To celebrate Black History Month, join us in honoring notable and courageous African American pharmacists and industry trailblazers. These influential leaders broke societal barriers through the years and paved the way for future generations of African American pharmacists and pharmacy owners.
James McCune Smith (1813-1865)
James McCune Smith was born into slavery in Manhattan until the Emancipation Act of New York set him free at the age of 14. Smith attended the African Free School and upon graduation was denied admission to numerous American colleges due to the color of his skin. Determined to get an education, Smith raised the money to attend Galgow University in Scotland. There he obtained a doctorate in medicine, becoming the first African American to achieve this accomplishment. After completing his schooling, Smith returned to Manthtan in 1837 and was welcomed back as a hero in the black community.
Smith then opened a medical office and pharmacy, becoming the first African American to own and operate a pharmacy. His life work also consisted of medical writing and tireless efforts in the abolitionist movement.
Robert H. Carter (1847-1908)
Robert H Carter was born in Virginia to freedmen while the slave trade was still active. While in high school, Carter worked as a drug store delivery boy, eventually obtaining a two-year apprenticeship at this pharmacy. During this time he studied textbooks on the compounding of medicines and mastered his trade.
Carter was the first African American pharmacist and received his certification from the Commonwealth in 1886. He later owned two drug stores in Boston between 1895 and 1905.
Amanda Gray Hilyer (1870 – 1957)
Amanda Gray Hilyer was born in Kansas where she attended public school and married a pharmacist, Arthur S. Gray. The couple moved to Washington D.C., where Hilyer then attended Howard and obtained a pharmaceutical degree. She and her husband opened one of the first African-American-owned pharmacies in Washington D.C.
In addition to her pharmacy career, Hilyer was also politically active in the civil rights movement and an advocate for various other community causes.
Julia Pearl Hughes (1873 – 1950)
Also known by her married name Julia P.H. Coleman, was born in North Carolina where she attended local schools before moving to Washington D.C to study at Howard University where she obtained a pharmaceutical degree, being one of the first African Americans to do so. Hughes began her career at Frederick Douglas Hospital Pharmacy in Philadephia. In 1899, Dr. Hughes opened her first of two of drugstores, becoming the first African-American woman to own and operate her own drugstore.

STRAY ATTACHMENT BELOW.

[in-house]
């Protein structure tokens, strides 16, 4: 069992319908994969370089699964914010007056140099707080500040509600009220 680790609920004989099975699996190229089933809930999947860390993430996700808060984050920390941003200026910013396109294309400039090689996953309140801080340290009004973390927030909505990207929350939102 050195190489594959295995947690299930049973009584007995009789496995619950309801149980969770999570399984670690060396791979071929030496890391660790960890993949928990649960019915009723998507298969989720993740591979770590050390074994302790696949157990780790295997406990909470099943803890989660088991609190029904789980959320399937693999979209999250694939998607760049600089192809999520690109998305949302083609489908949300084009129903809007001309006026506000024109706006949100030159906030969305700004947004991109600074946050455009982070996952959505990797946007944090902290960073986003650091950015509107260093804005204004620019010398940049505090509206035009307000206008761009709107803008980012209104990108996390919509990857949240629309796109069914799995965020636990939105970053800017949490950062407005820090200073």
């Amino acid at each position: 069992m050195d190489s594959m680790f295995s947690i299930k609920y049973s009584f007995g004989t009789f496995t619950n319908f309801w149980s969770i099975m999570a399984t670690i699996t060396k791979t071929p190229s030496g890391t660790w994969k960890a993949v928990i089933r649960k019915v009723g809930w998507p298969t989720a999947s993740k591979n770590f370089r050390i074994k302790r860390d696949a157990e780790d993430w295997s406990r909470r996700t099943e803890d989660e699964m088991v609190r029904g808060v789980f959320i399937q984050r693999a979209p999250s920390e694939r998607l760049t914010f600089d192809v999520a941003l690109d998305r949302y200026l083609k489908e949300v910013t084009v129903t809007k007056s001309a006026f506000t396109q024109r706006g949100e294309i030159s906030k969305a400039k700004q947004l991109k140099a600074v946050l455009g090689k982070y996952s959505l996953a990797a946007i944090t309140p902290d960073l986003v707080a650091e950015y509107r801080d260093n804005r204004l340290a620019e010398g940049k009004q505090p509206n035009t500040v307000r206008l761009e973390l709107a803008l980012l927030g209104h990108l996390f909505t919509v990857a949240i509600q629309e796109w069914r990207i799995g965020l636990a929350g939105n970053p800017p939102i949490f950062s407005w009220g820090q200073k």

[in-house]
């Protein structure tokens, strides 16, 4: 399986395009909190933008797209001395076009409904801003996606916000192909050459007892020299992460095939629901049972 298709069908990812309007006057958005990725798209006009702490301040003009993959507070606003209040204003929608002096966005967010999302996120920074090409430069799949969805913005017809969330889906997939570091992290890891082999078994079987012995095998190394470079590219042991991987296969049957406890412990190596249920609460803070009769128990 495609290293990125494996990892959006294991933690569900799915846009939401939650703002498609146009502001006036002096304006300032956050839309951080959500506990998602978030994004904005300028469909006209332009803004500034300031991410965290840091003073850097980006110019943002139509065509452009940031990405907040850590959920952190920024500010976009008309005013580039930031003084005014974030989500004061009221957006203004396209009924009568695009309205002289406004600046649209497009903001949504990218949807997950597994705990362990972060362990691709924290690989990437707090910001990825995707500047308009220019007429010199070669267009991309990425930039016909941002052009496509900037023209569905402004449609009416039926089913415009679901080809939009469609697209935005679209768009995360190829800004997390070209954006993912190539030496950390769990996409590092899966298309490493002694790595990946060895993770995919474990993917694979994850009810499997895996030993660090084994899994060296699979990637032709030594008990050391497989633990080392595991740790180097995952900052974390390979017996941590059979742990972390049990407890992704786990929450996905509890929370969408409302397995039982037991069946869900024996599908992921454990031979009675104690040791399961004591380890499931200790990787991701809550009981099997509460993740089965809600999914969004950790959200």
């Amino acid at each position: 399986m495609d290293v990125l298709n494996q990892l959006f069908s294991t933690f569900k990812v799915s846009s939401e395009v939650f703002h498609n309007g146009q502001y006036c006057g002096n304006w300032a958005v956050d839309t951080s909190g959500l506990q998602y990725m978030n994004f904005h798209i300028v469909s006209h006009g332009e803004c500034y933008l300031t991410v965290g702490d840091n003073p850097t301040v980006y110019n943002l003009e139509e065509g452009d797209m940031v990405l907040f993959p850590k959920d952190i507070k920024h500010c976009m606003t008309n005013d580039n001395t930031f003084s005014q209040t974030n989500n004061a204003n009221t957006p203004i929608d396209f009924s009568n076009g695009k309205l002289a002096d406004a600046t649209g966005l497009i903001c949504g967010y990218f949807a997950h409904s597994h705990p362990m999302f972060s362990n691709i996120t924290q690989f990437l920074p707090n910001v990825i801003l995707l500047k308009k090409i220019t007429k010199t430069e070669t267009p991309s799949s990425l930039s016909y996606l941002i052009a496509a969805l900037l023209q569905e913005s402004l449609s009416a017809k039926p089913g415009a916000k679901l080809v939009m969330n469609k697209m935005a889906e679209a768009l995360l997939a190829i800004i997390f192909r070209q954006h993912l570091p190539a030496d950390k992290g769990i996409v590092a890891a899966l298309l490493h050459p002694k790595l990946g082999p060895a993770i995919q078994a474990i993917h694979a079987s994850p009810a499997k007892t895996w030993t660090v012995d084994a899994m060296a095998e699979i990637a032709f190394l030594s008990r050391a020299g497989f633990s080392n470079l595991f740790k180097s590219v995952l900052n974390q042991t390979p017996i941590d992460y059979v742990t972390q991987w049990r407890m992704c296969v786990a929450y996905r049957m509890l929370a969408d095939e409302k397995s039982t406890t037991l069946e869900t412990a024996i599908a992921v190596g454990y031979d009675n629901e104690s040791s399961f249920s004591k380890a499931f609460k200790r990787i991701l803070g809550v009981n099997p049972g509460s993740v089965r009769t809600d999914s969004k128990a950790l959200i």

Huges has numerous other business ventures and was also heavily involved in politics, being the first African American woman to run for elected office in the state of New York.
Anna Louise James (1886 – 1977)
Anna Louise James was born in Hartford Connecticut, her father a former slave that escaped through the underground railroad. She became the first African American to attend and graduate from Brooklyn College of Pharmacy, and later, the first African American woman to become a licensed pharmacist in Connecticut working at her brother-in-law’s pharmacy that she eventually took over when he went to war in World War I.
James lived upstairs at the pharmacy and kept it open every day of the year, including holidays. The former pharmacy is now listed on the National Register of Historical Places.
Mary Munson Runge (1928 – 2014)
Mary Munson Runge was the daughter of a physician and pharmacy owner that was regarded as one of the most successful entrepreneurs in Donaldsonville, Louisiana. Runge graduated from the Xavier University of Louisiana College of Pharmacy in 1948. She then practiced hospital pharmacy for 21 years in California before moving to a community pharmacy in 1971.
Runge held many leadership roles throughout her career, the most notable being the first African American woman to be elected as American Pharmacists Association (APhA) president in 1979. Her election ended 126 years of white male presidents and APhA named a scholarship in her honor following her death in 2014.
Sidney Barthwell (1906 – 2005)
Sidney Barthwell was born in Cordele, Georgia, and later settled in Detroit, Michigan in 1922. He attended Wayne State University, where he earned his B.S. in Pharmacy and later established a scholarship, the Sidney Barthwell Endowed Scholarship (1996), for pharmacy students. After graduating, Barthwell struggled to find work during the depression in the early 1930s, eventually ending up at an unlicensed pharmacy in financial turmoil.
Barthwell took over the failed pharmacy in 1933 and renamed it Barthwell Drugs. He opened a new store every couple of years until he had thirteen stores, making Bathwell drugs the largest chain of black-owned pharmacies in the United States at that time. Barthwell was a well-respected pillar in the Detroit community for equality and business and was known for providing many African Americans with jobs through harsh economic times.
Thank You to These Influential African American Pharmacists & Industry Leaders!
We are thankful for the tireless efforts made by these industry leaders, as well as other African American trailblazers that have had a positive impact on the pharmacy and healthcare industry. Their bravery and sacrifices contributed to diversity and inclusion, not only in the industry but among their respective communities.